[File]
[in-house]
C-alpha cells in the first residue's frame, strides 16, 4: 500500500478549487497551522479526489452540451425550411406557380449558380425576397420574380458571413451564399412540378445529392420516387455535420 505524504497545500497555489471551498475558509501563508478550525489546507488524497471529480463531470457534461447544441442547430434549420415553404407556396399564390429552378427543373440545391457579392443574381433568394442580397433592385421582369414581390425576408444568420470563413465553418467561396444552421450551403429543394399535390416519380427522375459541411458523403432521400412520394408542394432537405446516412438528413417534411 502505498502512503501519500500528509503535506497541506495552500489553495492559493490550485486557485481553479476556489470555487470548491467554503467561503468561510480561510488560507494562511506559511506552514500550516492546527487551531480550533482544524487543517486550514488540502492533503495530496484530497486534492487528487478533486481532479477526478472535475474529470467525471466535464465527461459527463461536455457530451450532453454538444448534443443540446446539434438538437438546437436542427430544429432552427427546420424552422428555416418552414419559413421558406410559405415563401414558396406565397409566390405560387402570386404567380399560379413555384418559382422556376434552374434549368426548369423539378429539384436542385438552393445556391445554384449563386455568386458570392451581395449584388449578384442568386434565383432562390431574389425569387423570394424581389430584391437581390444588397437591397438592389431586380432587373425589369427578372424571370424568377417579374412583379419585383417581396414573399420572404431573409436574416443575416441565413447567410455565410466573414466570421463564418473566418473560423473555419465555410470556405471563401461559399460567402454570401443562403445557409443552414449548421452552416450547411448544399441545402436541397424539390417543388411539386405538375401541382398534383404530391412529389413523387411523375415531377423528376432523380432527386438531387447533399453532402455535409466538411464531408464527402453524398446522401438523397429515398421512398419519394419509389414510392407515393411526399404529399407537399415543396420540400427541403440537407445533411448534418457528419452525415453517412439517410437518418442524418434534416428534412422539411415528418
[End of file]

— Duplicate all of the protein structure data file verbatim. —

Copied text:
[in-house]
C-alpha cells in the first residue's frame, strides 16, 4: 500500500478549487497551522479526489452540451425550411406557380449558380425576397420574380458571413451564399412540378445529392420516387455535420 505524504497545500497555489471551498475558509501563508478550525489546507488524497471529480463531470457534461447544441442547430434549420415553404407556396399564390429552378427543373440545391457579392443574381433568394442580397433592385421582369414581390425576408444568420470563413465553418467561396444552421450551403429543394399535390416519380427522375459541411458523403432521400412520394408542394432537405446516412438528413417534411 502505498502512503501519500500528509503535506497541506495552500489553495492559493490550485486557485481553479476556489470555487470548491467554503467561503468561510480561510488560507494562511506559511506552514500550516492546527487551531480550533482544524487543517486550514488540502492533503495530496484530497486534492487528487478533486481532479477526478472535475474529470467525471466535464465527461459527463461536455457530451450532453454538444448534443443540446446539434438538437438546437436542427430544429432552427427546420424552422428555416418552414419559413421558406410559405415563401414558396406565397409566390405560387402570386404567380399560379413555384418559382422556376434552374434549368426548369423539378429539384436542385438552393445556391445554384449563386455568386458570392451581395449584388449578384442568386434565383432562390431574389425569387423570394424581389430584391437581390444588397437591397438592389431586380432587373425589369427578372424571370424568377417579374412583379419585383417581396414573399420572404431573409436574416443575416441565413447567410455565410466573414466570421463564418473566418473560423473555419465555410470556405471563401461559399460567402454570401443562403445557409443552414449548421452552416450547411448544399441545402436541397424539390417543388411539386405538375401541382398534383404530391412529389413523387411523375415531377423528376432523380432527386438531387447533399453532402455535409466538411464531408464527402453524398446522401438523397429515398421512398419519394419509389414510392407515393411526399404529399407537399415543396420540400427541403440537407445533411448534418457528419452525415453517412439517410437518418442524418434534416428534412422539411415528418